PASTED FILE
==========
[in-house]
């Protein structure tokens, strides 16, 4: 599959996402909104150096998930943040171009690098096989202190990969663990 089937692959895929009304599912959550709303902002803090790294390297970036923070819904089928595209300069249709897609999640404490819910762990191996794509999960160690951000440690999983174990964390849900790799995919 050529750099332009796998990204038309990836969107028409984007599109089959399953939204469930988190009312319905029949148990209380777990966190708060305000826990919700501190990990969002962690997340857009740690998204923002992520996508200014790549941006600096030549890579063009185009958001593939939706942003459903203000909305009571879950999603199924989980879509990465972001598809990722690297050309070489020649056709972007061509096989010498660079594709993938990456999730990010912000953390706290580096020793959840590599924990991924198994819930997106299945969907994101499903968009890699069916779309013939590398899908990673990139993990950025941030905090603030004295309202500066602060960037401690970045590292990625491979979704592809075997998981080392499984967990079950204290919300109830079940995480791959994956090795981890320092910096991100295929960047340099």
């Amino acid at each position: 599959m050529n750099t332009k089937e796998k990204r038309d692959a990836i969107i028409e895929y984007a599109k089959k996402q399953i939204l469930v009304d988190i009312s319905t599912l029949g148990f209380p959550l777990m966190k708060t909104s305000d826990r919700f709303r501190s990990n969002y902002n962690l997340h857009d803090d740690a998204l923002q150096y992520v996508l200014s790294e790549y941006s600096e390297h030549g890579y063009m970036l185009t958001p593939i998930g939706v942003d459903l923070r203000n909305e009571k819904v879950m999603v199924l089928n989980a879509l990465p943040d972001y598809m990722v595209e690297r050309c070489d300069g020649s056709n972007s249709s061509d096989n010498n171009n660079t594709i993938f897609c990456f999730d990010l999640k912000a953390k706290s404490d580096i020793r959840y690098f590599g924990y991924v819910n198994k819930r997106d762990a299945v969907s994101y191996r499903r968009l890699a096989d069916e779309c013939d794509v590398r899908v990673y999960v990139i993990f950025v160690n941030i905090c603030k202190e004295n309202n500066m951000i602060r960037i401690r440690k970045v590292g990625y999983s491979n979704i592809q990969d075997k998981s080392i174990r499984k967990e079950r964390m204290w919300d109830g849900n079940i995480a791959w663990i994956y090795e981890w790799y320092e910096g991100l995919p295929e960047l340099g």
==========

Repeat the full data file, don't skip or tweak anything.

[in-house]
């Protein structure tokens, strides 16, 4: 599959996402909104150096998930943040171009690098096989202190990969663990 089937692959895929009304599912959550709303902002803090790294390297970036923070819904089928595209300069249709897609999640404490819910762990191996794509999960160690951000440690999983174990964390849900790799995919 050529750099332009796998990204038309990836969107028409984007599109089959399953939204469930988190009312319905029949148990209380777990966190708060305000826990919700501190990990969002962690997340857009740690998204923002992520996508200014790549941006600096030549890579063009185009958001593939939706942003459903203000909305009571879950999603199924989980879509990465972001598809990722690297050309070489020649056709972007061509096989010498660079594709993938990456999730990010912000953390706290580096020793959840590599924990991924198994819930997106299945969907994101499903968009890699069916779309013939590398899908990673990139993990950025941030905090603030004295309202500066602060960037401690970045590292990625491979979704592809075997998981080392499984967990079950204290919300109830079940995480791959994956090795981890320092910096991100295929960047340099």
């Amino acid at each position: 599959m050529n750099t332009k089937e796998k990204r038309d692959a990836i969107i028409e895929y984007a599109k089959k996402q399953i939204l469930v009304d988190i009312s319905t599912l029949g148990f209380p959550l777990m966190k708060t909104s305000d826990r919700f709303r501190s990990n969002y902002n962690l997340h857009d803090d740690a998204l923002q150096y992520v996508l200014s790294e790549y941006s600096e390297h030549g890579y063009m970036l185009t958001p593939i998930g939706v942003d459903l923070r203000n909305e009571k819904v879950m999603v199924l089928n989980a879509l990465p943040d972001y598809m990722v595209e690297r050309c070489d300069g020649s056709n972007s249709s061509d096989n010498n171009n660079t594709i993938f897609c990456f999730d990010l999640k912000a953390k706290s404490d580096i020793r959840y690098f590599g924990y991924v819910n198994k819930r997106d762990a299945v969907s994101y191996r499903r968009l890699a096989d069916e779309c013939d794509v590398r899908v990673y999960v990139i993990f950025v160690n941030i905090c603030k202190e004295n309202n500066m951000i602060r960037i401690r440690k970045v590292g990625y999983s491979n979704i592809q990969d075997k998981s080392i174990r499984k967990e079950r964390m204290w919300d109830g849900n079940i995480a791959w663990i994956y090795e981890w790799y320092e910096g991100l995919p295929e960047l340099g």